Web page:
Computational seismic interpretation using attention models, texture dissimilarity, and learning

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Shafiq, Muhammad Amir
AlRegib, Ghassan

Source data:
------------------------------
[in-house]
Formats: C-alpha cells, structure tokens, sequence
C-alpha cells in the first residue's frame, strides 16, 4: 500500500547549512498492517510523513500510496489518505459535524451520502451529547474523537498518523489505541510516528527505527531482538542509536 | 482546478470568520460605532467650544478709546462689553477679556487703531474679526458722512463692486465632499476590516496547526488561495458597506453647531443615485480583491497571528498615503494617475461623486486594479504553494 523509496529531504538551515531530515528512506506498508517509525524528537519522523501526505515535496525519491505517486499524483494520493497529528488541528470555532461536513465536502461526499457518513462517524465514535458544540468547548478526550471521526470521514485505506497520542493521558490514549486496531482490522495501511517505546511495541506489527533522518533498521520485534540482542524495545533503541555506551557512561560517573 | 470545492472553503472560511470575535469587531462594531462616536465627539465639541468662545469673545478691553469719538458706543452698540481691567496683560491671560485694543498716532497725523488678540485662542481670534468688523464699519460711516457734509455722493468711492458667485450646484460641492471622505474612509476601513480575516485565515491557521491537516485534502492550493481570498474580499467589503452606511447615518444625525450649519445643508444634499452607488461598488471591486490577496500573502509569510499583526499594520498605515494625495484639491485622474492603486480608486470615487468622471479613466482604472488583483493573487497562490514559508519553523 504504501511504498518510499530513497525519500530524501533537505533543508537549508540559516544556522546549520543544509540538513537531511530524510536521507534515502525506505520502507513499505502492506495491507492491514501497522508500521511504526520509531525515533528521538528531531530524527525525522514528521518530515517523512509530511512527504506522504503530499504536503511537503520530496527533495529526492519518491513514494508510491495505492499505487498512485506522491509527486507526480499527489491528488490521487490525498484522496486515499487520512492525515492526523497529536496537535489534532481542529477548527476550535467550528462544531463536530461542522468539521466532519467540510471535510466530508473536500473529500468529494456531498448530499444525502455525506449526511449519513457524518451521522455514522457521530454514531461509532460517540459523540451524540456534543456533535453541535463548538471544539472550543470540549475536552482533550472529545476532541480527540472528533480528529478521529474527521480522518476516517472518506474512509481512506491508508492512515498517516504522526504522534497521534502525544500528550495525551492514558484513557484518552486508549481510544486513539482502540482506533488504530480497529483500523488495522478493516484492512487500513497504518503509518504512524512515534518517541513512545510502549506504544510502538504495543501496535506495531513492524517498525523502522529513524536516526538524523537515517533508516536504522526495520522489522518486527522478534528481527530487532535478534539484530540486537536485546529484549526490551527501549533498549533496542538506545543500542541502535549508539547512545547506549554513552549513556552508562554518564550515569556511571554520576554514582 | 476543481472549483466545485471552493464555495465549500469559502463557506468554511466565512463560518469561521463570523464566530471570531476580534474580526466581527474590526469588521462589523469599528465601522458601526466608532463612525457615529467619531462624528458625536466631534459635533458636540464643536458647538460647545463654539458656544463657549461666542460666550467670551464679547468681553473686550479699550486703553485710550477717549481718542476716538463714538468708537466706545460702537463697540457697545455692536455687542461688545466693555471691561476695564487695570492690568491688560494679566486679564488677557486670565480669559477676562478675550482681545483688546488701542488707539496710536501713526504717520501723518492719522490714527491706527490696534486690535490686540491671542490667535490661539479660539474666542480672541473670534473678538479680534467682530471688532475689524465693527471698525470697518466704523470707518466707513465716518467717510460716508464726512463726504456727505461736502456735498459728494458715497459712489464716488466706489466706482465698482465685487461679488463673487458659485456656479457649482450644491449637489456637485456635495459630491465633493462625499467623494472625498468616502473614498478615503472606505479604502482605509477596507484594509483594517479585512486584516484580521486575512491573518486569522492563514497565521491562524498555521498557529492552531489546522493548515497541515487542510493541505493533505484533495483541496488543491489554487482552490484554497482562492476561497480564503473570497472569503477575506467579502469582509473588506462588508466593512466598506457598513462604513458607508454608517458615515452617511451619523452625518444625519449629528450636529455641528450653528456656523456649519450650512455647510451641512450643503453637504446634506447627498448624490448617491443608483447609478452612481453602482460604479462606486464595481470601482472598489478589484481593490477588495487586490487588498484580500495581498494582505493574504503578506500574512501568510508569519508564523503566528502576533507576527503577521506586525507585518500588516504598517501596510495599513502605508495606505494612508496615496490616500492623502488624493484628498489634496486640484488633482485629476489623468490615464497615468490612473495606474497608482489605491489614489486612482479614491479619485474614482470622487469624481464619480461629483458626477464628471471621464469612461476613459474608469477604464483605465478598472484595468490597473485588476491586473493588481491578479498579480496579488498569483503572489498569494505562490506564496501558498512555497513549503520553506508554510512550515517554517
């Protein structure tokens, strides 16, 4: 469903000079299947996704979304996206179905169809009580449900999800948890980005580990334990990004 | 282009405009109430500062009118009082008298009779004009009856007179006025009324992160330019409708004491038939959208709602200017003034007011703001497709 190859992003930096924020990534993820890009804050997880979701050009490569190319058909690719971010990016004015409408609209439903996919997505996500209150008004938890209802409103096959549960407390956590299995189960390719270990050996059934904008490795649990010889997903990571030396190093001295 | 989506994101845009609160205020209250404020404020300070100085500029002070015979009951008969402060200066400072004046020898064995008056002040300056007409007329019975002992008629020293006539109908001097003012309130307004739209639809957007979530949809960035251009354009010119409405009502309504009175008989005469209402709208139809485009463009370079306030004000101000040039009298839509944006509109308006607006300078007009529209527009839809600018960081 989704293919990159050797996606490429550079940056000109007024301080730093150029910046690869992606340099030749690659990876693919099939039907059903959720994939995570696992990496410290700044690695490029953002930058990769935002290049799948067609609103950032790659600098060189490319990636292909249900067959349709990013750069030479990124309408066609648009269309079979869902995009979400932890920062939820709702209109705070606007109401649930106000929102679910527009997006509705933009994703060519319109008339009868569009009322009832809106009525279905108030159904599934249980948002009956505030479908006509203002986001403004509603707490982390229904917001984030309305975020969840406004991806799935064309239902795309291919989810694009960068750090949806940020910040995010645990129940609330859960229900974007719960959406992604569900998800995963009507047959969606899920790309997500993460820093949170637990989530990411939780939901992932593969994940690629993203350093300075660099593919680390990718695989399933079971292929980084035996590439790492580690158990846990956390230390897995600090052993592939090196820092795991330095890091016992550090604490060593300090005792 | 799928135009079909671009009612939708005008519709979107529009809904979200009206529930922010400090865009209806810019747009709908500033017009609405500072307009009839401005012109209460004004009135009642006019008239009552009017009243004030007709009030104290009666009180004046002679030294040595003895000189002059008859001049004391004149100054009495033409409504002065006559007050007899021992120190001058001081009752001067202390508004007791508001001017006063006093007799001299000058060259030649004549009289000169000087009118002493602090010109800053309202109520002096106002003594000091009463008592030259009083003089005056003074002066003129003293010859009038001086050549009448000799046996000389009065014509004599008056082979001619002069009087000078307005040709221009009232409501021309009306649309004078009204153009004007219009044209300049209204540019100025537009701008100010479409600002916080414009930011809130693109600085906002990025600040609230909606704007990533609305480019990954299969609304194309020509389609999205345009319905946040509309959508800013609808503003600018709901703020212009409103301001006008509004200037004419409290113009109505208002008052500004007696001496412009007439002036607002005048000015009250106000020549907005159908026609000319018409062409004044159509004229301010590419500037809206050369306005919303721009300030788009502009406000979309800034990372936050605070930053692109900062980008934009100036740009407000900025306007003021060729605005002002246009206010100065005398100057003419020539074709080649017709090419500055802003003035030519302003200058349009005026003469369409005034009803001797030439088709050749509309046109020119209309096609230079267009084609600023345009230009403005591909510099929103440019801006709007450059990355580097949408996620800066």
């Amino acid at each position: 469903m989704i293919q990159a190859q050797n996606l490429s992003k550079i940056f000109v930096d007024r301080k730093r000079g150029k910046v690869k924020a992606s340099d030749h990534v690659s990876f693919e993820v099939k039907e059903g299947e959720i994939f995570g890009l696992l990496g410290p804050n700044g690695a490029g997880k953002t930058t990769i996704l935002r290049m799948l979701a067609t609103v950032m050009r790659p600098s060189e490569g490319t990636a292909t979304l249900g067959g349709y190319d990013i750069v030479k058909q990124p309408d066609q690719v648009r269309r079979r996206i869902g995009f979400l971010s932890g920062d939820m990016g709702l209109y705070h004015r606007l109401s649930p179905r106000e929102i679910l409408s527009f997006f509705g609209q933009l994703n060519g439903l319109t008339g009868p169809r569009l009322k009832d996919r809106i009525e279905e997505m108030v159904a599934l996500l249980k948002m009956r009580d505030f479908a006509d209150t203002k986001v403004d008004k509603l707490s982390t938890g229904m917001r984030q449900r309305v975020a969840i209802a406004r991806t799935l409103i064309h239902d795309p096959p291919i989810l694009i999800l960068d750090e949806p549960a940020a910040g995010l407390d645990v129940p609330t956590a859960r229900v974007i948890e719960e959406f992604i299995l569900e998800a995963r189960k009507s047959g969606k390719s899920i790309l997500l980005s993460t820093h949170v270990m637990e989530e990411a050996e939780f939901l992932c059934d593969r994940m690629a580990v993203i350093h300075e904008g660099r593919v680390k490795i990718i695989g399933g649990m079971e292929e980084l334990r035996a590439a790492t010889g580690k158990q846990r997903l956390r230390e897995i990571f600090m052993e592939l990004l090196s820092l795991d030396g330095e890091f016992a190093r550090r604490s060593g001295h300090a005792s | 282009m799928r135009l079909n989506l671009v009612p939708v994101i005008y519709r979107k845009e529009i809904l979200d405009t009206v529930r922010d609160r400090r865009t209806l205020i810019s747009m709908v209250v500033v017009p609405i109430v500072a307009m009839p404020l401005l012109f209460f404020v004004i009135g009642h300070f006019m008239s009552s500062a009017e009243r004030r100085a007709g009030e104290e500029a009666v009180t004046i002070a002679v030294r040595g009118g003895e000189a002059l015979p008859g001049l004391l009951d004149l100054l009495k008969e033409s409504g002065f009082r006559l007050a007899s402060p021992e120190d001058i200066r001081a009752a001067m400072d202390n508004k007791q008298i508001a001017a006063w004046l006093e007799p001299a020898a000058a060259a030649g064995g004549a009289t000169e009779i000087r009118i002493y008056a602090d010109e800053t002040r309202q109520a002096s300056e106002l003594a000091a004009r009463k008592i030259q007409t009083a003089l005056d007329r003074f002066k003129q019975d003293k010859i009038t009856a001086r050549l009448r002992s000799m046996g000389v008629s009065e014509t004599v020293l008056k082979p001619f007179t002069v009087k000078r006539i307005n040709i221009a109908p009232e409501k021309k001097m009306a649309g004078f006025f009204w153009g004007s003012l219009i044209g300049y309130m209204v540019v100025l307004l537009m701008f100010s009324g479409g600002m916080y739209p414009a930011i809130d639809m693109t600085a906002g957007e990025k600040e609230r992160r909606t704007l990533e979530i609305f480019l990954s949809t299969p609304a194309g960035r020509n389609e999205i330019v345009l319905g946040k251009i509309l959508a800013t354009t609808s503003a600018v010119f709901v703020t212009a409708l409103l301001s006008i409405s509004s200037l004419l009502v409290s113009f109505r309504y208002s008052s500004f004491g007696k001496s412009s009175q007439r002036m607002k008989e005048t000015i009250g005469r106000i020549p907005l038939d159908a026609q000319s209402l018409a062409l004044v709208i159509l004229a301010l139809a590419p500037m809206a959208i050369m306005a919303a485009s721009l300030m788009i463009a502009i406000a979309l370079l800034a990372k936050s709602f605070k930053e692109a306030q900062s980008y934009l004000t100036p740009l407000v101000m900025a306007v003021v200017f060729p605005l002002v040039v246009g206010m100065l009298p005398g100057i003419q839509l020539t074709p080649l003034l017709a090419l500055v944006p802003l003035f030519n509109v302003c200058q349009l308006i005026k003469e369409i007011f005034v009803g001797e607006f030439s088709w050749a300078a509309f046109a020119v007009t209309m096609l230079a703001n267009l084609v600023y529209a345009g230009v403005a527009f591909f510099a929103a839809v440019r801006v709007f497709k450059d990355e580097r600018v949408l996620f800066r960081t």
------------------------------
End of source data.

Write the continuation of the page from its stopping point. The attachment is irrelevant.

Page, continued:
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The exploration of oil and gas is a vital part of today's increasing power demands to meet the energy we need to power our homes, businesses, and transportation. Oil and gas explorers use seismic surveys, both onshore and offshore, to produce detailed images of the various rock types, layers, and their locations beneath the Earth's subsurface. The acquired data undergo a series of processing steps, which require powerful computing hardware, sophisticated software, and specialized manpower. To extract useful information from seismic data, interpreters manually delineate important geological structures, which contain hints about petroleum and gas reservoirs such as salt domes, faults, channels, fractures, and horizons. These structures typically span over several square kilometers and are delineated based on correlation, changes in illumination, intensity, contrast, and texture of seismic data. There are limited tools available for automatic detection and manual interpretation is becoming extremely time consuming and labor intensive. In this dissertation, we propose novel seismic attributes based on texture dissimilarity, visual-attention theory, the modeling of human visual system, and machine learning to quantify changes and highlight geological features in a three-dimensional space. To automate the process of seismic interpretation, we develop interpreter-assisted, fully-, and semi-automated workflows that are interactive and easy-to-use for the delineation of important geological structures within seismic volumes. Experimental results on real and synthetic datasets show that our proposed algorithms outperform the state-of-the-art methods for seismic interpretation. In a nutshell, this dissertation introduces novel seismic attributes and automated, interactive, and interpreter-assisted workflows, which have a very promising future in effective seismic interpretation. The proposed research is computationally inexpensive and is expected to not only reduce the time for seismic interpretation but also become a handy tool in the interpreter's toolbox for detecting and delineating important geological structures.
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